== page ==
By Polly Keary, Editor
A Monroe man arrested last spring during a multi-state drug trafficking sting has been sentenced to nine years in prison.
Christopher Frick, 38, had only a peripheral connection to the organization, but his extensive criminal history contributed to the lengthy sentence in federal prison.
About 35 people, mostly Hispanic, were named in the original indictment, which included crimes such as gun-running between Texas, Arizona and Washington. Among the weapons named was a grenade launcher that police believed was intended for use in conflicts with other traffickers.
According to the indictment, the conspirators were guilty of sales of a lot of cocaine, heroin and methamphetamine.
Frick was indicted for counterfeiting and for selling meth. His was the only Monroe arrest.
He eventually pleaded guilty to selling meth, buying it by the ounce from people involved in the Berrelleza drug trafficking organization in Everett and reselling it locally.
He also was said to have bleached the faces off $5 bills, then printing images of $50 bills over them, some of which he successfully passed locally.
Frick was no stranger to legal trouble. He has 31 previous convictions, including one federal felony conviction. Most are for driving offenses, but others, including felonies, are for burglary, escape, drug possession, theft including vehicle theft, forgery and fraud. His longest previous sentence had been four years and three months.
When released, he had a tendency to violate his terms of release, and was sent back to incarceration a number of times for it.
He, in fact, was getting fitted for an ankle bracelet with a bail bondsman on another charge when federal agents picked up his voice, making arrangements to buy four ounces of meth.
While the federal agents were probing the drug ring, the Secret Service was in the middle of an unrelated investigation into Frick’s counterfeiting activity.
When Frick’s house on Short Columbia Street was raided, police found a small amount of meth, some syringes, marijuana (then illegal) and a scale, as well as a counterfeit $100 bill in a bedroom occupied by a roommate, who said it was Frick’s.
Ultimately, Frick pleaded guilty to one charge of conspiracy to distribute more than 50 grams (about two ounces) of methamphetamine and one charge of counterfeiting. He admitted to selling four ounces of meth and making two fake $50 bills that he tried to pass at Monroe stores.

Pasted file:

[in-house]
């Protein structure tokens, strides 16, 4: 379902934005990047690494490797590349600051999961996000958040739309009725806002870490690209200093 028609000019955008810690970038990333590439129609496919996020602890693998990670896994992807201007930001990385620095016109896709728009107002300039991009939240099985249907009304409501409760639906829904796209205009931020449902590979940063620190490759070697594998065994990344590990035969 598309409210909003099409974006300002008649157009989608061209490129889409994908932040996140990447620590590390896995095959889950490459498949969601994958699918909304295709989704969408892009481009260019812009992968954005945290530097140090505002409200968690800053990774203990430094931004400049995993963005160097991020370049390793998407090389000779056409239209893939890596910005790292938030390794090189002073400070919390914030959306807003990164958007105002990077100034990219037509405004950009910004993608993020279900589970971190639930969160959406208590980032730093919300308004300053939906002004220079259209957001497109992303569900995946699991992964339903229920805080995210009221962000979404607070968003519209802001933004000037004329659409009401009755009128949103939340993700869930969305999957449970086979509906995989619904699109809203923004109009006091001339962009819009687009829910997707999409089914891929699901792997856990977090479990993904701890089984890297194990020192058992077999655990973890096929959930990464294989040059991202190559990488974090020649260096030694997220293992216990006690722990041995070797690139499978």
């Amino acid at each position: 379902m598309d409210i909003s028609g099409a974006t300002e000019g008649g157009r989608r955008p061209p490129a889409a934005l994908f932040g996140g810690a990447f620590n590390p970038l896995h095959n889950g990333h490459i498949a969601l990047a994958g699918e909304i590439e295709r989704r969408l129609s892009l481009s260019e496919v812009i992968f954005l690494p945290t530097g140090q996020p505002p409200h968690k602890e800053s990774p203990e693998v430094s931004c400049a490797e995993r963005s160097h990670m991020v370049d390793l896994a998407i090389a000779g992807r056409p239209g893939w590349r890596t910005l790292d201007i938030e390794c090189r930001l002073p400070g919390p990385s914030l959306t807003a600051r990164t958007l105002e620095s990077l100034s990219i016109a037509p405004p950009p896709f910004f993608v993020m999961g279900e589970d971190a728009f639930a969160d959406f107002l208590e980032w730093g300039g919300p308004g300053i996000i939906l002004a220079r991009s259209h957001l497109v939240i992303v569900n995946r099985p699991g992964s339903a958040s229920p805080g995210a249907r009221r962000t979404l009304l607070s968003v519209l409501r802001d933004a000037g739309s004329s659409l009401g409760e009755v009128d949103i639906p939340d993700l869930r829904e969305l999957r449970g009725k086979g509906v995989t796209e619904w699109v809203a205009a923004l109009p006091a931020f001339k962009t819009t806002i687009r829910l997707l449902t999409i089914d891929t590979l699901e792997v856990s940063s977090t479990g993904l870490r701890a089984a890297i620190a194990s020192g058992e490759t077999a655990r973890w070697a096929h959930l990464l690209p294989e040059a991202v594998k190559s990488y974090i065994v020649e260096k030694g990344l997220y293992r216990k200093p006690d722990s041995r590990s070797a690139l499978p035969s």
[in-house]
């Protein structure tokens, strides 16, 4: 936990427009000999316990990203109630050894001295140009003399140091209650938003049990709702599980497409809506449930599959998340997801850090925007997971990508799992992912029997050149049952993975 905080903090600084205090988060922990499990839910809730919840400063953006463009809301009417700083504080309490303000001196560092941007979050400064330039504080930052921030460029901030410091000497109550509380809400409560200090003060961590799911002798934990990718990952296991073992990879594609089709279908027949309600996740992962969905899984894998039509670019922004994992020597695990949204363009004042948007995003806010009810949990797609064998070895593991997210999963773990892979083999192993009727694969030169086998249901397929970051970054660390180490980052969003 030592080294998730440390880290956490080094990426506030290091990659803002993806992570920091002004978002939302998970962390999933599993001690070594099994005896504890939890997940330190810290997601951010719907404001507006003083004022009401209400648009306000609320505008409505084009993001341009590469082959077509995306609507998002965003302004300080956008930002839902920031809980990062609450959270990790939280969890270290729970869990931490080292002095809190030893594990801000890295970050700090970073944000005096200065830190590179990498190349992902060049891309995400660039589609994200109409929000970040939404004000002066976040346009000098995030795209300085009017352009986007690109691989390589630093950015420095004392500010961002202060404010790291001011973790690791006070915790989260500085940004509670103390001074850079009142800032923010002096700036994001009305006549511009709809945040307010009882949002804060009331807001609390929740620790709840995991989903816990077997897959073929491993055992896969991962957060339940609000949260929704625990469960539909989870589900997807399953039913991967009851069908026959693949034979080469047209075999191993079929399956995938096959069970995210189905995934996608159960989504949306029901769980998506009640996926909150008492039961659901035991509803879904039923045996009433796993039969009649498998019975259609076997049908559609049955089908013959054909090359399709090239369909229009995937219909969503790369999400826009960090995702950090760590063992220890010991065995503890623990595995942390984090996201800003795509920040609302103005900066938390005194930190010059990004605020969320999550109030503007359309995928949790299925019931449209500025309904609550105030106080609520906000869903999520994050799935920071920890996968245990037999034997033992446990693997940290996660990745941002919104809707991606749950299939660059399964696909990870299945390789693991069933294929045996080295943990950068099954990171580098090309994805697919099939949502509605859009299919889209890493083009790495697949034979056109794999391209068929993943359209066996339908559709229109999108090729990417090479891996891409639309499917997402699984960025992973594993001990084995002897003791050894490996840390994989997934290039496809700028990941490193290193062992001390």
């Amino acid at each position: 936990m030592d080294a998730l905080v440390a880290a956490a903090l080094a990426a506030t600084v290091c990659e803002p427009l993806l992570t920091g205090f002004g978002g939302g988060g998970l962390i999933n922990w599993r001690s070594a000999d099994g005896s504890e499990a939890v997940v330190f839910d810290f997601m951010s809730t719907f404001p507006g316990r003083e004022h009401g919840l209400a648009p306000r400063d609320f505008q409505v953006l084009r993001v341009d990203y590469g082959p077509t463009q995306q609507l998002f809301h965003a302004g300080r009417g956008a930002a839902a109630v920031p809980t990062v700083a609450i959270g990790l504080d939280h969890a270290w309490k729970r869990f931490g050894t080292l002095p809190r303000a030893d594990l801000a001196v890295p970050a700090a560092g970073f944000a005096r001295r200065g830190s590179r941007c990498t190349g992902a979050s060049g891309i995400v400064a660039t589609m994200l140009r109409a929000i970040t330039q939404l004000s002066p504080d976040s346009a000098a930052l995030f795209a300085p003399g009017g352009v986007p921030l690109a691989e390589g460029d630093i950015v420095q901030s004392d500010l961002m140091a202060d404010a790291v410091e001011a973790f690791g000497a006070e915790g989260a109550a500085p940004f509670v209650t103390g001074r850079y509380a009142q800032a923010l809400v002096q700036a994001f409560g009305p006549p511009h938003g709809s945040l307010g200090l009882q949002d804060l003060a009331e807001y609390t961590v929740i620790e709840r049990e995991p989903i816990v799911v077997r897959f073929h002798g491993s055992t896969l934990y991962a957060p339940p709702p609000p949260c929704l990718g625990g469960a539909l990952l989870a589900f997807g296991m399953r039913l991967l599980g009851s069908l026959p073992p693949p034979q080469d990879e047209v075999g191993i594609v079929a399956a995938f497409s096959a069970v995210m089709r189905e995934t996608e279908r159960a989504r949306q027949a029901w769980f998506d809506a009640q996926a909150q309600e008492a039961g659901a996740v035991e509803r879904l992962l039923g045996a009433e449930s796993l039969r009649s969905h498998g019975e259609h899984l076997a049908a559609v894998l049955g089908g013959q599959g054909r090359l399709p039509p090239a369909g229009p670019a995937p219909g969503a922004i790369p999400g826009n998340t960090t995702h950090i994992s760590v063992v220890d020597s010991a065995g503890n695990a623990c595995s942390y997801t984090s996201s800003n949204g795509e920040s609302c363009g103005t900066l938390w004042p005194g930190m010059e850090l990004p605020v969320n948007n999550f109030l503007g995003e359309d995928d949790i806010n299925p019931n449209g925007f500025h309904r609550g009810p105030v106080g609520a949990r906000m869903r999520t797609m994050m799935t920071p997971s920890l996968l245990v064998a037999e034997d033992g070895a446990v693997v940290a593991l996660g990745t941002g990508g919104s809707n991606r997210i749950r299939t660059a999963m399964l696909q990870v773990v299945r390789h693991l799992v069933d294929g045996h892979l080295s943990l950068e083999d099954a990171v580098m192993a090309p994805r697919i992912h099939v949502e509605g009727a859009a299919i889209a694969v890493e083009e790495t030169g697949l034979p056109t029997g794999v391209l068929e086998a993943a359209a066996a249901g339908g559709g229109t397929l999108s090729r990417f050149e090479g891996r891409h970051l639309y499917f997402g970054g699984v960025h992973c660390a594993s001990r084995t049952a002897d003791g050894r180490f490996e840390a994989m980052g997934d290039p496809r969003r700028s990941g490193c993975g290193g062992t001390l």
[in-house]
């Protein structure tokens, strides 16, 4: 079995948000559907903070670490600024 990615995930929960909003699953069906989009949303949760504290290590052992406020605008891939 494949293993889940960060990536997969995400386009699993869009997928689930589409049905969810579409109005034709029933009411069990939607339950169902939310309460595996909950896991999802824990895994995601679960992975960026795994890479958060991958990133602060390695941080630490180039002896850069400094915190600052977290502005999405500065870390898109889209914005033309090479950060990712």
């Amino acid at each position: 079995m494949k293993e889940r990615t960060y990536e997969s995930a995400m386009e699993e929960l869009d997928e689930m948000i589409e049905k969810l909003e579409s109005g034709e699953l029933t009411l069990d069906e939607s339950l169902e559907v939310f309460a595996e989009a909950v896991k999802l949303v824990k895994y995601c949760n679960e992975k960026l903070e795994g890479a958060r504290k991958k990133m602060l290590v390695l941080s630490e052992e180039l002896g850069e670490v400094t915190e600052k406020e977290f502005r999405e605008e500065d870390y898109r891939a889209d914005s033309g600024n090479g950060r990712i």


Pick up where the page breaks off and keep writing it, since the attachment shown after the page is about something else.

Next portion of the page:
Due to his extensive record, under sentencing guidelines, he fell into the 140-175 month advisory range. Prosecution and defense, however, agreed that the appropriate sentence for him was between eight and 10 years, as he had a small role in the conspiracy.
One of the things the defense asked the judge to consider was Frick’s early years.
Removed from drug-addicted parents and placed into state foster care at the age of three, by the time he turned 18 he’d been in 27 different foster homes. When Frick was arrested, he was involved in a pending lawsuit against the state for what his attorney called “years of physical, emotional and sexual abuse in various foster home placements during his formative years.”
He has attempted suicide a number of times due to chronic depression, his attorneys noted, and he first was exposed to meth at 10, while in a foster home.
Frick himself said in a statement of personal responsibility that he didn’t consider his upbringing an excuse for his behavior, but his attorneys said that it was still appropriate to consider it as a mitigating factor for his long criminal history and conduct.
Frick is known to the Monroe Monitor, because upon the publication of the first report of the murder of Monroe resident Jacque Rothenbuhler last March, he called the paper to correct what he said were errors in the story.
He ended up hosting a gathering of Rothenbuhler’s friends at his Short Columbia Street home, where the group shared memories of the slain woman with the newspaper.
He was a small, dark-haired man who said little during the meeting.
Judge Robert Lasnik chose a sentence between the eight years the defense suggested and the 10 years the prosecution sought, and imposed a nine-year sentence on Frick. He also recommended that Frick be allowed to take RDAP, an intensive year-long drug abuse prevention course that can earn an inmate a year off his or her sentence, although it usually only results in a reduction of three or four months. He will be on probation for five years after his release.